If the going is rough or very slow, it is usually because you have competing horses. Every time you think, “We will never sell this book in a foreign market,” or, “Agents always reject me,” you are pulling against the horse of your truest desire. The roads, of course, don’t actually exist – the path the horses must follow is within your imagination alone. If you don’t show them the road, they will never see it.

I know it seems sometimes as if you must think of all the possible roads, that you must create contingency plans in case you somehow end up on the road to failure. Except no one ends up on any road. Every road is chosen. You have the right to only think about where you want to go. It is, in fact, the most responsible choice possible. To call thinking about failure responsible is like calling a sailor who drills holes in the bottom of his boat to calculate how long it will take him to sink thorough.

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Swept Away

At age three my oldest son told my wife and I, “When I was still blue dust I got you guys together so you could have me.” I didn’t see this so much as self-centered as stating what was probably the obvious. As with most things, the moment of choosing is often acknowledging what has already been decided.

The decision to marry my wife was not a matter of weighing pros and cons, or was I ready, or was she the right one; the decision to marry her was a choice between sailing downstream or paddling upstream. So too my wife’s and my decision to have children. Not having children would have been like going to watch my favorite sports team and choosing not to cheer for them.

Obviously, this is also true with writing. There was one very dark moment, many years ago, when I wondered if I should chuck it. Nothing was happening, everything was coming back, and I asked myself one night, “Should I just drop it?” I had never actually asked that question. The answer came back an unequivocal “No,” so I didn’t – but the truth remains I could have chucked it. Despite of chorus of yes in my heart, my brain could have pointed to the evidence and said no. We are all free to cause ourselves as much pain as we can muster.

I think about this sometimes when I see people mired in conspicuous suffering. If I had chosen to live my life swimming upstream, if I had not married my wife, not had children, not kept writing, how ugly would it have gotten? The effort needed to live a life against the current of your strongest desire is many, many times greater than the effort required to follow the current of your strongest desire. The sadness, the strain, the sickness, the complaint, the anger, the despair – all of it is an expression of someone using their energy to do the opposite of what they most want to do.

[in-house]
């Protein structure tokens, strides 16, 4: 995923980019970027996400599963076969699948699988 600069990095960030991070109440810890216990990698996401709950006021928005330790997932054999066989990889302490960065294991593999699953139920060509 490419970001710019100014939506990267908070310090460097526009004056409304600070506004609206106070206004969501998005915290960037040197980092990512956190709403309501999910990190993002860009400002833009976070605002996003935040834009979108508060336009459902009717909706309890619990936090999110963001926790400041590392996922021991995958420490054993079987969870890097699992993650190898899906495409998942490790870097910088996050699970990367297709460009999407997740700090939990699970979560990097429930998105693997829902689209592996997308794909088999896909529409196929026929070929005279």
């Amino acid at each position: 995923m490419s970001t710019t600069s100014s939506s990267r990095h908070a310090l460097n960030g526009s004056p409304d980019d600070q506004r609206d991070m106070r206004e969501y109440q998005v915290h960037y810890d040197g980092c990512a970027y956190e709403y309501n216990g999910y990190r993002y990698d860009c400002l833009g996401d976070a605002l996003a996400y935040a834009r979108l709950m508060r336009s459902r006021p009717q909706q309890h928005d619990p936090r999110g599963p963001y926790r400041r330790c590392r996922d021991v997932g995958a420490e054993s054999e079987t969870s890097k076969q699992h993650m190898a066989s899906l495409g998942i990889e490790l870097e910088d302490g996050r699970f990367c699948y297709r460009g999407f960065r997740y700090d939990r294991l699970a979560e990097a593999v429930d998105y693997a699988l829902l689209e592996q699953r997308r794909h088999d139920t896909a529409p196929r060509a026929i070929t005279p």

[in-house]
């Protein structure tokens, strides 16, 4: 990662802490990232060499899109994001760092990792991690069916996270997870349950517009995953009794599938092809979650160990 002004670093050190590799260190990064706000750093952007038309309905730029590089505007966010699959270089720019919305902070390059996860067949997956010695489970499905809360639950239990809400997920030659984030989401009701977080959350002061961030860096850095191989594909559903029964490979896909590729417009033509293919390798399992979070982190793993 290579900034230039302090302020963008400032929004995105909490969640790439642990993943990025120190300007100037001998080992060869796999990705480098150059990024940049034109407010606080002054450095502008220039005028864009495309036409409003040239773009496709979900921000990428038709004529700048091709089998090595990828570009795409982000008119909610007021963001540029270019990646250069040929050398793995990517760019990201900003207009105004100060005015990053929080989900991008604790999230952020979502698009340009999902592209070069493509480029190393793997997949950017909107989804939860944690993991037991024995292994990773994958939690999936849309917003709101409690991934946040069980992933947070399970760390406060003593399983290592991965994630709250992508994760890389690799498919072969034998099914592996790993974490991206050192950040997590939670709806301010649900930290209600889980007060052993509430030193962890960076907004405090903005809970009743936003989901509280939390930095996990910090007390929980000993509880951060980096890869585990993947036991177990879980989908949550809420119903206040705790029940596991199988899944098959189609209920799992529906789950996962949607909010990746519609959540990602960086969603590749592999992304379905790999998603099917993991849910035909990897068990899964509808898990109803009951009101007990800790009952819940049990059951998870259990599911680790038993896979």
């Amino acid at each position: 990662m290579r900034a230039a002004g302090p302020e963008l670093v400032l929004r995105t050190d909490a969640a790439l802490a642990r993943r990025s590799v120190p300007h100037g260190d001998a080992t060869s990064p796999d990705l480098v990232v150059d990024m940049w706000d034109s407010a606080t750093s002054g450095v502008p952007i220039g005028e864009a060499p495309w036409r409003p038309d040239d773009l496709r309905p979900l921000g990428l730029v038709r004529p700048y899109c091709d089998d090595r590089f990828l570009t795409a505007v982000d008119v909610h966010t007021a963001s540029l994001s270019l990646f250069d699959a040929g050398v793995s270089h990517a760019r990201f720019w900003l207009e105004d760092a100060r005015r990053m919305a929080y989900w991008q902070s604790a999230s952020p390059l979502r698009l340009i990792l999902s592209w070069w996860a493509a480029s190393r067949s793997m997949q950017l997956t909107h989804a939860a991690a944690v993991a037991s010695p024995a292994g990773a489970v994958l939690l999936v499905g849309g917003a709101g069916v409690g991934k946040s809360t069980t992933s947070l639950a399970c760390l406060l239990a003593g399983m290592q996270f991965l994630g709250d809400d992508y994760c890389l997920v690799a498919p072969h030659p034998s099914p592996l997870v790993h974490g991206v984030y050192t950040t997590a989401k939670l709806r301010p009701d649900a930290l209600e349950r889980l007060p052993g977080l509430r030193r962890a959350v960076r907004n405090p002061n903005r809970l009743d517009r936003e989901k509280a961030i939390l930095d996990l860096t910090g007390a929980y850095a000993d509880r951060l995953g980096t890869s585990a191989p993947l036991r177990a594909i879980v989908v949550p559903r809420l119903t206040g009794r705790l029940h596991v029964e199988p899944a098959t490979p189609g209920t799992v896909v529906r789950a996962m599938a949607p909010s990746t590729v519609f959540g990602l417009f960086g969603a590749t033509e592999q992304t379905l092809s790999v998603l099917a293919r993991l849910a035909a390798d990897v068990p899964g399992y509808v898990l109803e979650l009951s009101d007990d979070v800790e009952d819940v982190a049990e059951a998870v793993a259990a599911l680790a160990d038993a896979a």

The current of your desire is very strong, however. Swim against it long enough and it will kill you, and released in death you will be swept away to where you would not go in life. Or you can turn your boat. No matter how swift the current, now matter how joyous and easy the ride, you will always be free to wrench your boat upstream again. Once you are pointed downstream, however, once your oar becomes a rudder to keep you steady, you will have trouble remembering why you ever wanted to paddle so hard in the first place.

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A Changing World

A friend of mine told me recently that after many years of trying, he has concluded that he cannot change the world. He will do his best wherever he can, but he has resigned himself to the reality that the world seems stubbornly resistant to changing at the rate and in the direction he desires.

I think this was a wise choice. The world, of course, with its births and deaths, its rising suns and flowing rivers, is changing every single moment of every single day. It can’t help but to do so. But no matter how many fraternities and sororities we join, no matter how many fashion trends we follow, no matter how many doctrines we live by, humans remain bound by the laws of their impregnable autonomy. Like it or not, we have no choice but to make up our own minds, even if we make up our minds to do what someone else tells us to.

Frustrating, I know, but it’s true. No one in the history of the world has ever changed anyone else’s mind—not Jesus, not Gandhi, not M. L. King, not Shakespeare or Toni Morrison or John Lennon. What these people did do was offer attractive alternate realities. That’s all anyone can do, be they writer or diplomat or grandmother. As we offer these realities we must grant our readers, our friends, and our parents the full right of refusal. To do otherwise would not be to offer but to demand, and the quickest way to be rejected is to demand someone accept you.

As writers we often find ourselves believing we must be accepted. It isn’t true. No one in the world must accept anything we offer. What we must accept, however, are those gifts that come to us as we listen for our stories. Once received, we should return them as faithfully and attractively as possible in what we write. There is nothing more to be done but trust that the gift we received could not have been for us alone, and that the world changes not just by tides and seasons, but the simple and continued act of like souls seeking companionship.